Why did Greek warriors have awesome abs and pecs hammered into their armor?
We know from ancient texts, pottery, and archaeological evidence that some ancient Greek warriors — like the citizen-soldier hoplites — wore uniforms that had the same aesthetic as a nippled Batman suit. And it's pretty clear that subsequent armies often worked off the buff Greek template.
Just take a look at this Greek cuirass (that's the name for the breastplate/back protective armor below). It's more than 2,000 years old, and you can still see the buff outline of nipples and well-defined abs:
It's not just a historical phenomenon, either. This ripped armor has bled through to our pop culture, as well — Disney even gave its Hercules, the strongest man ever to live, a ripped breastplate just to drive the point home:
Greeks had stylized chests, toned shoulder blades, amazing abs, and even shin plates that showed off their calves. They designed their armor to portray a type of "heroic nudity" — but why?
To find out, I asked Hans Van Wees and Lee L. Brice. Van Wees is a professor of ancient history at University College London and the author of Greek Warfare: Myths and Realities. Brice is a professor of ancient history at Western Illinois University and the editor of Greek Warfare: From the Battle of Marathon to the Conquests of Alexander the Great.
They shared what we know about why, from roughly 750 to 350 BC, Greek armor looked the way it did.
Why Greek armor had great pecs and toned abs
- It was mostly aesthetic: The introduction of toned armor seems uniquely Greek — and the reason is more aesthetic than functional. There was no structural reinforcement that came from having six-pack outlines or little stylized nipples. "All the abstracts were for show," Brice notes. That's not limited to the cuirass — the crest on the helmet made a warrior look taller, but also made him look good.
"It seems possible," Van Wees says, "that even when thoroughly covered up, they liked to appear as naked as possible." There's also evidence that sometimes the cuirasses were painted, since archaeologists have found traces of red paint.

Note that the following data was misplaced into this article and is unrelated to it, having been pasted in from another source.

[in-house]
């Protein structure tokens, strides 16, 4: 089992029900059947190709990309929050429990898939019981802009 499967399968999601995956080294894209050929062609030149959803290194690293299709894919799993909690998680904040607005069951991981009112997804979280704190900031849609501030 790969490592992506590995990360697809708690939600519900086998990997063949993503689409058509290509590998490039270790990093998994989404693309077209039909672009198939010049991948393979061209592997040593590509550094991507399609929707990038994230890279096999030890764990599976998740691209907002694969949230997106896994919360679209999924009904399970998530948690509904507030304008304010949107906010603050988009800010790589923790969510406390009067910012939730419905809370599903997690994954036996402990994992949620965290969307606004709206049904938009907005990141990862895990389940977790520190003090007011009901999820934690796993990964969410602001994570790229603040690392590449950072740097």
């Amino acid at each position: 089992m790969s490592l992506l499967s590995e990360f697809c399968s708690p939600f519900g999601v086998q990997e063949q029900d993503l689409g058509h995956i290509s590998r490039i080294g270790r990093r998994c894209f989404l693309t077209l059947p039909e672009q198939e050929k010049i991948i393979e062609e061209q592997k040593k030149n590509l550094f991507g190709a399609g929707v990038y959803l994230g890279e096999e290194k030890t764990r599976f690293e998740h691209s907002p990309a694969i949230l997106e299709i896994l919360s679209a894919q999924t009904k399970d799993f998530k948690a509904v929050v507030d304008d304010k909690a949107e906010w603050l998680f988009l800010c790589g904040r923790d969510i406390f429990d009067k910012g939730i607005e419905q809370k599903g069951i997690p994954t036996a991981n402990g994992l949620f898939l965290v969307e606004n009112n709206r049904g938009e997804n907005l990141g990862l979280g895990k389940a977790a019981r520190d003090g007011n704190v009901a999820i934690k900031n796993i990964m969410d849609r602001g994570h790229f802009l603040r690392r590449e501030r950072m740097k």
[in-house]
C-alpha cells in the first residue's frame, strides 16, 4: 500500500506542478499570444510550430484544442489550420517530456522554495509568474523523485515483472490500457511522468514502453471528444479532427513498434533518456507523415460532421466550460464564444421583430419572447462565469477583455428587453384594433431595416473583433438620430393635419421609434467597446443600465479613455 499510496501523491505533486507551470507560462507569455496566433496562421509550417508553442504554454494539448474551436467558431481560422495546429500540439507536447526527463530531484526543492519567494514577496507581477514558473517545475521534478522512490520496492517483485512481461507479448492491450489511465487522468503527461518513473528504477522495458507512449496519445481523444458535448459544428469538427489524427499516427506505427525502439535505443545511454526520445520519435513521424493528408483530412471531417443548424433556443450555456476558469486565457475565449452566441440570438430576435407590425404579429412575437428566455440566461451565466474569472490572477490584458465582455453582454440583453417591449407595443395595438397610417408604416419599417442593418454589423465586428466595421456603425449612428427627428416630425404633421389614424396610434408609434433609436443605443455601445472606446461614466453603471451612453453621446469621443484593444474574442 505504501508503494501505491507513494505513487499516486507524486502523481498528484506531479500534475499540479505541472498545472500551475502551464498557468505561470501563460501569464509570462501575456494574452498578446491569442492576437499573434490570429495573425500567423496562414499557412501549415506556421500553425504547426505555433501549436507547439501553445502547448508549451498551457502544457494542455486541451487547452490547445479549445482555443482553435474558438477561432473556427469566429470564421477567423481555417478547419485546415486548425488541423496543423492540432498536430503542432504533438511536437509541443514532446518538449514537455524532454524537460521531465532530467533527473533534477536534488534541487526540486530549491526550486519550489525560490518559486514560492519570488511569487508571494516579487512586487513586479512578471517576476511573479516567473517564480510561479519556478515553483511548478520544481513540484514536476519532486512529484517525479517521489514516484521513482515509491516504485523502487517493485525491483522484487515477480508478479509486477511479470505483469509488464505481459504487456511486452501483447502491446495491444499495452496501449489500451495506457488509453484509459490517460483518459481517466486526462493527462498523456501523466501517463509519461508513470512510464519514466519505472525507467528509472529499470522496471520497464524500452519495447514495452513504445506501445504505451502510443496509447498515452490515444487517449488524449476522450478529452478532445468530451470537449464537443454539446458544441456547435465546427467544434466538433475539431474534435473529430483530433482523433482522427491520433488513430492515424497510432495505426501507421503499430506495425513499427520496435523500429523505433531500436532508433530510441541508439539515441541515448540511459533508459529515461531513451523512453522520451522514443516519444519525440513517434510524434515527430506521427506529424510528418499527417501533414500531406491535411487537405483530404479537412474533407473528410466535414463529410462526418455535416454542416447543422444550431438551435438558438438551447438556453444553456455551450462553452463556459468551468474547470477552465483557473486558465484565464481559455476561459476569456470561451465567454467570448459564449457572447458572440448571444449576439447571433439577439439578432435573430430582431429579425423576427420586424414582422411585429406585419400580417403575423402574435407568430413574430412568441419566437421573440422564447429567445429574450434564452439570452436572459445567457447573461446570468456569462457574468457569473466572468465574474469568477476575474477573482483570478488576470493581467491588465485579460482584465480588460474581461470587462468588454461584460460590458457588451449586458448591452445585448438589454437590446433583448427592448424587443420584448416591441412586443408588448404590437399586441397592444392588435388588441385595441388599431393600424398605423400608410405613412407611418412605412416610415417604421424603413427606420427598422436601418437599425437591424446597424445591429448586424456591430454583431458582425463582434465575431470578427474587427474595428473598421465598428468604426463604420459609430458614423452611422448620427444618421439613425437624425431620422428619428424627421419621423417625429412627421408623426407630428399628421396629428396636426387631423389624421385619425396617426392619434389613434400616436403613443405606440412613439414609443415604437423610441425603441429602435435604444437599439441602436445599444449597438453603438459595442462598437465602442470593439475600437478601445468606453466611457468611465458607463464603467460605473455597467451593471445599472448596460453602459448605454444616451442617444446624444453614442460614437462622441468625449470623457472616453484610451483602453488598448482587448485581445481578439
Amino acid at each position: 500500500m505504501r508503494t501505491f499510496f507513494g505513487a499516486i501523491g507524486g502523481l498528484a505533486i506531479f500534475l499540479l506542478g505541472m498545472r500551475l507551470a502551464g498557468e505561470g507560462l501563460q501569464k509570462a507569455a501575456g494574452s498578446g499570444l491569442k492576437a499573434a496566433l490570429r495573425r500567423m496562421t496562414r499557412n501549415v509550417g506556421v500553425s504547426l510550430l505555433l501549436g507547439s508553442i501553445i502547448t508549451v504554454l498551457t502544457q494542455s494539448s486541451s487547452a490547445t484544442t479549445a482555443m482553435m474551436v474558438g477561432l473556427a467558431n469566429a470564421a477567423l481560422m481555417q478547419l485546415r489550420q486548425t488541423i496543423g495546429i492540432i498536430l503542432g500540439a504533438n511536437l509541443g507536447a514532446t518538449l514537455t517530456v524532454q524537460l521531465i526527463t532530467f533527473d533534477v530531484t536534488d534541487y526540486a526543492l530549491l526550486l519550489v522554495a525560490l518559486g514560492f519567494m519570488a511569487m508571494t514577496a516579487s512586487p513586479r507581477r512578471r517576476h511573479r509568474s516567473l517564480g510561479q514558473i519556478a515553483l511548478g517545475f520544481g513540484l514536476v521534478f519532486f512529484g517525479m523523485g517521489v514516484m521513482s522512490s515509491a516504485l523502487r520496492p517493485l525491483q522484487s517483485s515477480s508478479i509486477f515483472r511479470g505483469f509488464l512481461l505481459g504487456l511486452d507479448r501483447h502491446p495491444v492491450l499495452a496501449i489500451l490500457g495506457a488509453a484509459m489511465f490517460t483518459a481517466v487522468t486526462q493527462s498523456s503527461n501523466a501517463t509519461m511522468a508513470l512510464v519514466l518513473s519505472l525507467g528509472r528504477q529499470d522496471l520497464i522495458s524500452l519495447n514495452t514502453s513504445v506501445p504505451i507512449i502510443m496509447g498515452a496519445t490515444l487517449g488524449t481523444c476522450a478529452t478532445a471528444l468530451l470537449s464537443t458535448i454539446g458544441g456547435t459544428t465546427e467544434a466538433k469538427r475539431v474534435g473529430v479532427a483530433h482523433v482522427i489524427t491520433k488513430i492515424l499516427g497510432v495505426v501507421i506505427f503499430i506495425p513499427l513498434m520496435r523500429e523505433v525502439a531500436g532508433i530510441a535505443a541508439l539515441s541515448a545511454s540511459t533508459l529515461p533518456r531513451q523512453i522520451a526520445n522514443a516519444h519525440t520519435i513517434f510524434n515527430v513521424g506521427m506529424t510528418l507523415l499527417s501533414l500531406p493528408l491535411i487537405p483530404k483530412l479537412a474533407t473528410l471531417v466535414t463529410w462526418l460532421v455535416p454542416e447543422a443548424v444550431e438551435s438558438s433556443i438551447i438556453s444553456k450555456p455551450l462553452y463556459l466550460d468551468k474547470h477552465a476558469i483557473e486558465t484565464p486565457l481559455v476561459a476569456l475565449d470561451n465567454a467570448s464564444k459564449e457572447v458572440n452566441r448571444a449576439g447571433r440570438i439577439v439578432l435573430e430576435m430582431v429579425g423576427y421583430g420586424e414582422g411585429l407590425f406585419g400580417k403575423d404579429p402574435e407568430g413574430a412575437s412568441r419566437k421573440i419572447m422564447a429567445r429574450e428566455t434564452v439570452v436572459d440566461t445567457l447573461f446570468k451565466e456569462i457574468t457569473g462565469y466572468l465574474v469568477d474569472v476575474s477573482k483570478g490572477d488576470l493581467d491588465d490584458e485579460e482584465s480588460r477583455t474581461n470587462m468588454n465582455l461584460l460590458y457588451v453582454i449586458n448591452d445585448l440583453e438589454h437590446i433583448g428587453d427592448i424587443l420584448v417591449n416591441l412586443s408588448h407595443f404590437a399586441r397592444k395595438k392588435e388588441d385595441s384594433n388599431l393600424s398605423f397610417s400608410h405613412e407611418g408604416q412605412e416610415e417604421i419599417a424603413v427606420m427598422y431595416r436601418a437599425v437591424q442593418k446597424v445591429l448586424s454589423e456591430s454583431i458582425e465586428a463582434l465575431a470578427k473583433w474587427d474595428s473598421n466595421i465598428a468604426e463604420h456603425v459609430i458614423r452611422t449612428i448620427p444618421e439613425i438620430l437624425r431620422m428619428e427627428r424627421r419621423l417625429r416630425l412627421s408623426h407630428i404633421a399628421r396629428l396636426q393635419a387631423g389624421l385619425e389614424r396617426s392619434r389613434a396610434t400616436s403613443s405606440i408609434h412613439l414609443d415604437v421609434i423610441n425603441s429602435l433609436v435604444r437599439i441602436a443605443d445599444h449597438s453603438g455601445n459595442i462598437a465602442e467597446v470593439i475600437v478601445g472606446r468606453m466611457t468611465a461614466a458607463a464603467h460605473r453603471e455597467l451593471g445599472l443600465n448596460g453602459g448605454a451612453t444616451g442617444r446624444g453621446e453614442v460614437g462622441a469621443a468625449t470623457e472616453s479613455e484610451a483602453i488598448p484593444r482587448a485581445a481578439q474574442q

- It may have intimidated their enemies: The ancient historian Thucydides mentions cuirasses, and we can piece together more information from plays and works by Spartan poets like Alcman and Tyrtaeus. But the best evidence as to their purpose may come from Herodotus, who wrote glowingly of fighting "men of bronze." That hints at the impression Greek warriors might have given — they weren't just wearing bronze armor. In fact, it seemed like they were made of bronze themselves.
But that intimidating armor wasn't a given for all soldiers — you only looked ripped on the battlefield if you had the cash.
Hot armor was for the rich. The rest had linen and a shield.
"For the upper classes, the cultivation of a muscular, athletic body was a matter of status and prestige," Van Wees says. "Wearing bronze body armor was also for the elite only."
We can guess that those buff bronze cuirasses were mostly reserved for wealthy soldiers. The data's thin, but one ancient historian tells of a man who armed his forces with just one cuirass for every 10 soldiers. That's backed up by the archaeological evidence we've found in ancient temples. "There are about 10 times as many helmets as pieces of body armor," Van Wees says.
So what did poor soldiers use? Probably linen tunics, which haven't survived in the archeological record. It sounds pitiful compared with bronze breastplates, but both Van Wees and Brice note recent experiments reconstructing ancient linen body armor, and those experiments show it would have been surprisingly effective.
The cuirass was second to more important military innovations: The aspis, the wooden circular shield that you see in the pictures above, and the spear were crucial to Greek military success. That explains the coverage of the cuirass — for the most part, Greeks were protected by their shields. The shield was the key Van Wees says, "and the rest of the armor is on top of that." Some wealthy Greeks had arm or shoulder guards, but these probably served more of an ornamental than functional purpose.
"All the armor we regularly think of was protective," Brice notes, "but could also display wealth and prestige."
Greeks were inspired to heroism by great beach bodies
So if linen got the job done, what's the point of all the armor? These Greek soldiers were frequently amateurs — farming was their main gig. "They were often physically fit," Brice says, "but not always as expert in fighting as those who could afford to train often (like the Spartans)." We can only speculate about the psychology behind Greek armor, but it's a fair guess that there was an aspirational element to the cuirasses — they were about preparing both the soldier and his enemy for epic conflict.
Ancient abs also reveal a lot about Greek values, including how much Greeks idolized the upper body. A toned torso symbolized the ideal in daily life, and that made it the ideal on the battlefield as well.
So ideal, in fact, that soldiers made sure their armor had perfect abs, pecs, and nipples that we can still see today, more than 2,000 years after the fighting has ended.